In 1963, in Europe (and especially Germany), WW II was still a relatively recent event. Less than 20 years had passed since V-E Day and parts of the country still showed signs of the war. There were still pillboxes and dragon's teeth in some of the fields in the vicinity of Ramstein; everytime we drove to visit my German relatives near Stuttgart I would marvel at these battered concrete structures and picture what battles must have raged near them. Heroic GIs who were never killed or wounded versus faceless, grayclad Germans. Of course, I had no sense of the true historical details or what I was actually seeing. And certainly no sense of death and destruction. I had no concept of the battlefield and its attendant horrors. My friends and I "played army" religiously, toting plastic Thompsons and M-1s around, recreating the war on the playground based on what we knew about it (we were the children of career military men, many of whom were WW II vets) and what we saw, of course, at the movies.
I really can't recall many movies before this (by title, anyway), but the movie that day was special to us. It was Walter Grauman's 633 Squadron, a minor Mirisch Corporation release in which the human stars were badly overshadowed by the surviving DeHavilland Mosquitos that were used in some of the most exhilirating aerial attack sequences ever committed to film (even after 34 years!). My friends and I sat in the dark cavern of the movie house that day and sat wide-eyed at the long shots of those wooden fighter-bombers racing up a Norweigan fjord to drop special "earthquake" bombs on a German factory that was supposedly bomb-proof. I could have not cared less that this B-movie was a rather half-baked amalgam of The Dam Busters, The Guns of Navarone, and the The Heroes of Telemark. I paid no attention to the cardboard love story between Cliff Robertson and Maria Perschy and didn't care about the boring speeches about war-weariness. The aerial scenes, especially the climactic bombing run that involved running a gauntlet of German flak guns, a bomb release that had to be as hyperaccurate as Luke Skywalker's delivery of the bomb into the heart of the Death Star in Star Wars, and an incredible climb to avoid slamming into a mountainside were truly the stuff of imagination. It was the first of many movies that we went back to see immediately (the next showing, after running out to a waiting car, asking permission, winning it, and getting another quarter!). Even the opening theme music stuck in our heads. I can still hum it today. A few months later, my parents took me to see The Great Escape. Then a rerelease of The Longest Day. I was hooked.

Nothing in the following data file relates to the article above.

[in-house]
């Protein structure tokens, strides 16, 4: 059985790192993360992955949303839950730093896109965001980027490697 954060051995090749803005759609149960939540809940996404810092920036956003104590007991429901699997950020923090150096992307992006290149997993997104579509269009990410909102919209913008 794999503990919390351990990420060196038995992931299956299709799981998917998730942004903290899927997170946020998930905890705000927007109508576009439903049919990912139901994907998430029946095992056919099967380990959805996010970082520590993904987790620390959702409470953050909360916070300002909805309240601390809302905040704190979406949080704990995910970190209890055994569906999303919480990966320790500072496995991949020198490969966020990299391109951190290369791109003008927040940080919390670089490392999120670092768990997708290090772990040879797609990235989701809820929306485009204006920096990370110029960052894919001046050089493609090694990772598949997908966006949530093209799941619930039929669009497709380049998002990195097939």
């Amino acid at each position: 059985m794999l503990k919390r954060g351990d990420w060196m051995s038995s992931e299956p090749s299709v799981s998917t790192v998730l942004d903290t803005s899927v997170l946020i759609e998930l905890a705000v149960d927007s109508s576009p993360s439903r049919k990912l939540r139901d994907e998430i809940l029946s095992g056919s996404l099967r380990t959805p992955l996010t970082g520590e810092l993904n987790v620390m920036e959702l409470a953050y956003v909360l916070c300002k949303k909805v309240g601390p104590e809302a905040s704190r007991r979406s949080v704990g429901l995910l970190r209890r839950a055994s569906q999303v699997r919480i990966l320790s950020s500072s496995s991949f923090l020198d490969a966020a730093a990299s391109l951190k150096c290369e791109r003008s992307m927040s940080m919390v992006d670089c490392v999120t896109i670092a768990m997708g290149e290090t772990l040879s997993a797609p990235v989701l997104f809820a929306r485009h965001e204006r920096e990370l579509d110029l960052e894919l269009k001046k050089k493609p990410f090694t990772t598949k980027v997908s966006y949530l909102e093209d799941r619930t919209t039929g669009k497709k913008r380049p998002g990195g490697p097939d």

This page is an attempt to commemorate the war movie, especially those about WW II that I grew up with. They definitely have a special hold on my imagination. I hope some of those kids that I knew at Ramstein find this page and remember. I can still recall the afternoon a few of us recreated the final scene of "The War Lover." We made a B-17 out of three or four picnic tables arranged lengthwise in a row. We even had a tail gunner and two waist gunners. The .50s were plastic. I was Capt. Buzz Rickson trying desperately to lift "The Body," full of flak holes, leaking fuel, and losing altitude, over the famous white cliffs at Dover. I think we must have rewritten the ending of that movie that day!
The following movies are not presented in any particular order. My take is my opinion only. Various factoids are from a lifetime of reading and cannot be accurately credited. Contributions, clarifications, and corrections are welcome and can be sent to Larry Belmont. Some technical notes: The screen shots were done using Play Incorporated's amazing, affordable, and versatile "Video Snappy." Any image editing was done either in Adobe Photoshop or Micrografx Picture Publisher.
|Year||Title||Favorite Scene||Larry's Take|
|1963||633 Squadron||Attack!||The Best Aerial
Sequences of Its Time
|1968||The Devil's Brigade||Favorite Scene||In Preparation|
|1962||The Great Escape||Favorite Scene||In Preparation|
|1962||Hell is For Heroes||Favorite Scene||In Preparation|
|1969||The Bridge at Remagen||Favorite Scene||In Preparation|
|1962||The Longest Day||Pegasus Bridge||The Best "Big" WW II Movie Ever Made|
|1965||Operation Crossbow||Favorite Scene||In Preparation|
|1942||They Were Expendable||Favorite Scene||In Preparation|
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